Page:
Neist Point Lighthouse

The Neist Point light on the Isle of Skye has been in operation since 1909.Photo: Shutterstock/corlaffra


The Storr

More scenery from the Isle of Skye. The Storr is a steep rock hill that gives good views down to the Sound of Raasay and is a popular dayhike destination.Photo: Shutterstock/Benny Marty


St Cuthbert's graveyard

Known as the 'Kirk below the castle', the church played an intrinsic part in Christianity coming to the country during the Dark Ages. Although it's in the city center, the graveyard is a peaceful spot to stop and learn about the part religion has played in the development of Scotland.Photo: Shutterstock/leszczem


River Affric

This highland river runs between Loch Affric and Loch Beinn a' Mheadhoin, just 15 miles west of Loch Ness. Downstream from this shot, it drops through a narrow gorge to form Dog Falls.Photo: Shutterstock/mountaintreks


Scottish National Gallery of Modern Art

In Edinburgh, this museum holds the national modern collection, including pieces by the likes of Matisse, Picasso, and Warhol.Photo: Shutterstock/Richie Chan


Scottish red deer

Scotland is home to indigenous populations of this large deer species, which served as prime hunting prey among the Picts during the medieval period.Photo: ANADMAN BVBA/Shutterstock


Northern sunsets

The landscape can get pretty spare (and beautiful) up in the far north of Scotland. This shot was taken at Rhue lighthouse, near Ullapool.Photo: Shutterstock/Helen Hotson



A great look at the stately architecture of Scotland's capital city. Photo: Shutterstock/f11photo


Loch Leven

This sea loch in western Scotland terminates at the village of Kinlochleven.Photo: Shutterstock/andy morehouse


Winter sunrise over Dornoch Firth

A "firth" is an inlet or small bay—this one lies on the east coast north of Inverness. The photographer notes that this sunrise photo was captured at the comfortable hour of 9am.Photo: Shutterstock/StuMunro67


Music festivals in Glasgow

Like any other major European city, Glasgow hosts some impressive music festivals throughout the year, in addition to having a killer club scene on the regular. Photo: PK Perspective/Shutterstock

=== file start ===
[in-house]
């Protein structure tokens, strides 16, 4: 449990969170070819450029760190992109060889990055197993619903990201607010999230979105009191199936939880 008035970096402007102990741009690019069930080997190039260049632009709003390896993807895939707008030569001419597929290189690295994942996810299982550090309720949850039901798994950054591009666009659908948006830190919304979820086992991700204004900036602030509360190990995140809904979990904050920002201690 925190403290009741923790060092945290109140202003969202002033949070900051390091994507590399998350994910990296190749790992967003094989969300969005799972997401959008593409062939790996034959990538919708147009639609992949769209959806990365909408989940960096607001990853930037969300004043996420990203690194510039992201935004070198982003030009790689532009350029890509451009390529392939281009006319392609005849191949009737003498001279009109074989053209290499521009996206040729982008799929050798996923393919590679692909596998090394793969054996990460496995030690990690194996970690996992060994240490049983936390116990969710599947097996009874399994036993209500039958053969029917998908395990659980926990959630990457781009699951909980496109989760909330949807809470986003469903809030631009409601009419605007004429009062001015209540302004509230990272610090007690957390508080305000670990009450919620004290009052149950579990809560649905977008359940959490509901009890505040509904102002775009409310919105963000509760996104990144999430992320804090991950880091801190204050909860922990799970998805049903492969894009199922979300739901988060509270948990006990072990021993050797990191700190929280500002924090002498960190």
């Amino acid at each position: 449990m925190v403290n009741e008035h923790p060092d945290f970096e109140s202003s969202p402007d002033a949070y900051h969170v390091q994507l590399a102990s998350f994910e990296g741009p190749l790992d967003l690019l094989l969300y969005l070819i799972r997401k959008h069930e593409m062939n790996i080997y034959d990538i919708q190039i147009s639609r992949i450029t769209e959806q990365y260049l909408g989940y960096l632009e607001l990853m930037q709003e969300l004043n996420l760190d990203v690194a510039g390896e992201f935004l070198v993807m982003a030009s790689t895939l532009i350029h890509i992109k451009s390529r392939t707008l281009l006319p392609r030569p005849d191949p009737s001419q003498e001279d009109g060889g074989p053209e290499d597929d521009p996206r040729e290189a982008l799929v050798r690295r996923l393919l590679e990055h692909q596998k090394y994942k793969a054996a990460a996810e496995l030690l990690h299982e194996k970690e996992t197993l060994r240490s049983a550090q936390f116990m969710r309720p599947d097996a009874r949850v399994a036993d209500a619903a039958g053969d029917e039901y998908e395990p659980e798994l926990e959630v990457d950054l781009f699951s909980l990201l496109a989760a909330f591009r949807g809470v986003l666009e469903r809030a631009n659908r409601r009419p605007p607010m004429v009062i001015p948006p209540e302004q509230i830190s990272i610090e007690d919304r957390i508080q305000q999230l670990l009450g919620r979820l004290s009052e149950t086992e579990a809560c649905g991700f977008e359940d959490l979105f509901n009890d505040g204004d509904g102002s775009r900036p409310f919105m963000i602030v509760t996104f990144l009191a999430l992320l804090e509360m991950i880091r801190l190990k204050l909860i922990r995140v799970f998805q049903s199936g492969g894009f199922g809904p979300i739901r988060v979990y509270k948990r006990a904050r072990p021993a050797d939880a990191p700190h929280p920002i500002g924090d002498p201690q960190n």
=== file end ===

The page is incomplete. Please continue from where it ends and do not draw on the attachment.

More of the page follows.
Bass Rock

The volcanically formed Bass Rock sits offshore of southeastern Scotland in the Firth of Forth. Its 100m steep cliffs give it an awesome prominence rising from the sea.Photo: Shutterstock/ALBAimagery


Irvine Dragon Stone

On the Ayrshire Coastal Path, above the beach at Irvine, you'll find this creation.Photo: Shutterstock/Complexli



This city of 72,000 serves as the central hub of the Scottish Highlands. If you're going north, you're more than likely going here.Photo: Shutterstoc/Joan Vadell



Looking across to the coast of Jura, an island in the Inner Hebrides, adjacent to the larger and more populated Islay.Photo: Shutterstock/Alex Stremmer


Castle Stalker

This four-story keep is roughly accessible by land at low tide—at all other times, it's surrounded by water. You might recognize it from Monty Python and the Holy Grail. It's located halfway between Oban and Glencoe.Photo: Shutterstock/rphstock


Kinghorn tide

The harbor at Kinghorn, a small town on the east coast. Though not necessarily at this beach, Scotland is recognized as a legit cold-water surf destination.Photo: Shutterstock/Alexander Henderson



A good image to leave on—if I had to conjure an image of Scotland in my mind, it might be this one.Photo: Shutterstock/Daniel Kay